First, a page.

Expert SoFlo tutor Madeline Much knew she wanted to take advantage of the scholarship opportunities the Bright Futures program offers for in-state students who attend schools in Florida. After investing significant time and effort into her essays and studying for a perfect 36 ACT score, Madeline received a full-ride scholarship to University of Florida. Read on to hear her full college application story and tips for students currently undergoing the process.

Madeline Murch, UF ’25

How did you approach your college applications?

Going into my college application process, I knew a big factor for me was location. Florida really has an amazing university system, and the Bright Futures program for in-state students provides an amazing education for an unbeatable value. I always knew I wanted to pursue graduate school, so I thought making use of the program was smart. I’m also very close with my family and didn’t want to be too far from home. My college applications were focused on Florida schools for these reasons, and I went on a tour of about 10 different Florida schools during my junior year with my classmates.

Why did you choose UF?

The University of Florida has a great academic culture and academic opportunities, but it also has an amazing student life outside of that when it comes to sports and general community. I knew the school would academically challenge me, as it is the best school academically in Florida, but also bring balance with a great student life. Balance is something that is very important to me, and I instantly saw myself at UF. All these factors, along with a scholarship I was offered, made me pick UF.

What was your testing journey like?

My testing journey took almost a year from start to finish. The PSAT allows you to review the problems you missed, so I used the PSAT as a diagnostic test. I began reviewing specific problem areas based on the questions I missed, mainly in the form of YouTube videos and worksheets I could find online. After reviewing all my problem topics, I started doing SAT/ACT practice tests every week, and I was generally shooting for a mid 1500 on the SAT. This strategy was very effective for me, I ended up taking the SAT once and the ACT once before ending up with a composite score of 36 on the ACT.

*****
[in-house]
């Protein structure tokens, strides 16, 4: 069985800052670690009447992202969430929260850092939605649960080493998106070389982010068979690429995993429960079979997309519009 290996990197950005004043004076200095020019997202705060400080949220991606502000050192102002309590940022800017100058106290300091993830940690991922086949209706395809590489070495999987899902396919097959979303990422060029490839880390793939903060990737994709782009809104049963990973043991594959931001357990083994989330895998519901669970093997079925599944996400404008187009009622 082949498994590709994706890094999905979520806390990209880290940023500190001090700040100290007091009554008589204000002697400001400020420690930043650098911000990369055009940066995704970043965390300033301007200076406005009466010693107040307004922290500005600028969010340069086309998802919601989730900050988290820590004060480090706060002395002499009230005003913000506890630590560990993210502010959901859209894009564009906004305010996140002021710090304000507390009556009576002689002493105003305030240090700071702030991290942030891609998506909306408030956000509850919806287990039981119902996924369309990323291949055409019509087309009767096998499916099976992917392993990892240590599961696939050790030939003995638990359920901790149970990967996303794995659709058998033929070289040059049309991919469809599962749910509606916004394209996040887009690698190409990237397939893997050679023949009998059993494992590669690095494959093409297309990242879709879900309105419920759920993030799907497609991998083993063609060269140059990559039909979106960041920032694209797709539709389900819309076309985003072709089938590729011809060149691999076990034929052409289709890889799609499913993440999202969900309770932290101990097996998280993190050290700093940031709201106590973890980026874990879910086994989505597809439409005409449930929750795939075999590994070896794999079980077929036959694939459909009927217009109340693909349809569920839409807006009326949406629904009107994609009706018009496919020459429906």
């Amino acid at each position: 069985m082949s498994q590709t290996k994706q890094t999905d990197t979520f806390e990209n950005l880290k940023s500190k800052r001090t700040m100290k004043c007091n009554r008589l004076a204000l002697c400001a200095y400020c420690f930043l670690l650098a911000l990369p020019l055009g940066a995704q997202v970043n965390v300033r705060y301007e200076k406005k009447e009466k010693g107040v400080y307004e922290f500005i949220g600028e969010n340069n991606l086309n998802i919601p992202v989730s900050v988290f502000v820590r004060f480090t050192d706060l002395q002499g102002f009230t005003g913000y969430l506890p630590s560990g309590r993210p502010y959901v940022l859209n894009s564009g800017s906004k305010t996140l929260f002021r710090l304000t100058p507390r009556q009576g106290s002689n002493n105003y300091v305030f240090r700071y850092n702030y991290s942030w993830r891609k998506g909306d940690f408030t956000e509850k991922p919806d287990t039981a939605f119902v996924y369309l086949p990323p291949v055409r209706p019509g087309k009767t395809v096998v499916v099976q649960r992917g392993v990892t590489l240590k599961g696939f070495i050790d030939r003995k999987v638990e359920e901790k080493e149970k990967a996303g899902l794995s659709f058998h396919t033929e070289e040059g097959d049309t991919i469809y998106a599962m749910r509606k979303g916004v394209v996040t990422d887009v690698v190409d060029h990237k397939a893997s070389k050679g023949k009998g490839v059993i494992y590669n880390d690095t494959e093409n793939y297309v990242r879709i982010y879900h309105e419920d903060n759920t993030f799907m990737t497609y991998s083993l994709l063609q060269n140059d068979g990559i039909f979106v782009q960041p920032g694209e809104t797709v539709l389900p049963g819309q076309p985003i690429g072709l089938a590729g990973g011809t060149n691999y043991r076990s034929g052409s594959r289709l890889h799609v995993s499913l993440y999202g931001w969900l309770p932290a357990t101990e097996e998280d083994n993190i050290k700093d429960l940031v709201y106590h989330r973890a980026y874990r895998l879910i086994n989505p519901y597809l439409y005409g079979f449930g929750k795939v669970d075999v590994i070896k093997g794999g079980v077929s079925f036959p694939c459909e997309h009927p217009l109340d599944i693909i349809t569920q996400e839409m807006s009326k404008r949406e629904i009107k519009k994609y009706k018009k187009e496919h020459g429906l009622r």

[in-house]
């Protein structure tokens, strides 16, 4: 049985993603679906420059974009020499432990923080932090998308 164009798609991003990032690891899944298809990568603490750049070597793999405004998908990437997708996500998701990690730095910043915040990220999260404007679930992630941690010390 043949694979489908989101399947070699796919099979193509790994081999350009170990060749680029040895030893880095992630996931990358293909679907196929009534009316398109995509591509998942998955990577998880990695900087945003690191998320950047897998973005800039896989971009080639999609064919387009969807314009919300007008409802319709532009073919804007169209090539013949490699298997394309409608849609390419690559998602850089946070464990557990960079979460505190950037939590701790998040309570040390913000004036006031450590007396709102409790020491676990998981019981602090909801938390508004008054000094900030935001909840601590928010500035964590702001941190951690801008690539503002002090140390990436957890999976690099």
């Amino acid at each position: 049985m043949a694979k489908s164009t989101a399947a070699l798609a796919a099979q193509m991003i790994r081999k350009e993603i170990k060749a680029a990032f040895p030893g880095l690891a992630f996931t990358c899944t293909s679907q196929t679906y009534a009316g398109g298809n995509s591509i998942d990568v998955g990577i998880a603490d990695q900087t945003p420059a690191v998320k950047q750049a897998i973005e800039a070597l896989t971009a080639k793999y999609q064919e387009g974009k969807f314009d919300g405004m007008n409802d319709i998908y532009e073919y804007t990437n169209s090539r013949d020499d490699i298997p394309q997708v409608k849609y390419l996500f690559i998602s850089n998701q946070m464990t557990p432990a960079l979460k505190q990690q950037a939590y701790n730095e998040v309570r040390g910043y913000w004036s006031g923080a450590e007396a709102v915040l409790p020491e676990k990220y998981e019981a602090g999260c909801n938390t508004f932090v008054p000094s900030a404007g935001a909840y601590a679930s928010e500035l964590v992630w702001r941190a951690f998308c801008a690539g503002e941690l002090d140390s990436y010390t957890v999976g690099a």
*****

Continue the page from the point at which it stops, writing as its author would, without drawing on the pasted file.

What did you write about in your college application essays?

My college application essay was completely focused on computer science and my experience with coding. I took computer science up as a hobby after being introduced to it in high school. I took about half a dozen additional coding classes over the course of my high school years, and then did a service project which created a mobile computer lab to teach young girls how to code. I talked about this extensively in my essay. My application was really focused on my interests, and I think this really made me stand out as an applicant in addition to my test scores.

Did you apply to any scholarship programs?

I applied to the Bright Futures program, where I met the requirements for the Florida Academic Scholars award, which covers 100% of tuition to any in-state university. In my UF application, I did not specifically apply to any scholarship programs; however, University of Florida has a variety of scholarships for both in-state and out-of-state students that they automatically consider applicants for. I was offered a Platinum Presidential Scholarship from the school through this system, which just added another reason for me to pick University of Florida. 

Do you have any advice for students applying to colleges and taking the SAT/ACT?

My advice for students applying to college would be to let this process be your own and give yourself plenty of time. Really research all the schools you’re considering, and don’t apply to schools you couldn’t possibly see yourself attending. This research process takes time. Building a good application also takes way more time than you’d think. The process of writing my essay from start to finish occurred over the span of months, not days. If you give yourself time to research and write, and really know your deadlines, the process feels much less stressful.

For students getting ready to take the SAT/ACT, I would say recognize that the process of studying for the SAT/ACT is a marathon, not a sprint. Give yourself more than enough time to study and know that you are probably going to take the test multiple times. It can be hard to sit for the test and not receive your goal score, but it is important to take away something from every test you complete. The first time I took the SAT, I immediately left the test and wrote down a few math topics I thought I needed to review. I think going into my testing journey with the mindset that I was going to need to work towards the score I wanted and probably wasn’t going to get it on the first try helped me persevere and work towards my goal score more effectively.

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